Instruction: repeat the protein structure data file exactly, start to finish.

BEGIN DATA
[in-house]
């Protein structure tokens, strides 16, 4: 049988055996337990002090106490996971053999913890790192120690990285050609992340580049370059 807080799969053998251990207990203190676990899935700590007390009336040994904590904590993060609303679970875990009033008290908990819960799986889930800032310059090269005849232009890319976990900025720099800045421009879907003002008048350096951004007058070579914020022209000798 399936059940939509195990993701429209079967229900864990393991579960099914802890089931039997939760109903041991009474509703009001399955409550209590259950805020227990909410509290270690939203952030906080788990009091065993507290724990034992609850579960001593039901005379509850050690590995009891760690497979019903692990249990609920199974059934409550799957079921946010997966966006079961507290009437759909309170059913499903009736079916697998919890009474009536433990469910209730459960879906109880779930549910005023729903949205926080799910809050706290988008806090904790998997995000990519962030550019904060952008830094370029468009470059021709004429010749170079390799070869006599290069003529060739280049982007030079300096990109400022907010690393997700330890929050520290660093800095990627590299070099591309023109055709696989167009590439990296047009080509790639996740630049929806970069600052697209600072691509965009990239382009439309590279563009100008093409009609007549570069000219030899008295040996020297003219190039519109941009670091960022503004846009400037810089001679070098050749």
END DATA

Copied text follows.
[in-house]
């Protein structure tokens, strides 16, 4: 049988055996337990002090106490996971053999913890790192120690990285050609992340580049370059 807080799969053998251990207990203190676990899935700590007390009336040994904590904590993060609303679970875990009033008290908990819960799986889930800032310059090269005849232009890319976990900025720099800045421009879907003002008048350096951004007058070579914020022209000798 399936059940939509195990993701429209079967229900864990393991579960099914802890089931039997939760109903041991009474509703009001399955409550209590259950805020227990909410509290270690939203952030906080788990009091065993507290724990034992609850579960001593039901005379509850050690590995009891760690497979019903692990249990609920199974059934409550799957079921946010997966966006079961507290009437759909309170059913499903009736079916697998919890009474009536433990469910209730459960879906109880779930549910005023729903949205926080799910809050706290988008806090904790998997995000990519962030550019904060952008830094370029468009470059021709004429010749170079390799070869006599290069003529060739280049982007030079300096990109400022907010690393997700330890929050520290660093800095990627590299070099591309023109055709696989167009590439990296047009080509790639996740630049929806970069600052697209600072691509965009990239382009439309590279563009100008093409009609007549570069000219030899008295040996020297003219190039519109941009670091960022503004846009400037810089001679070098050749």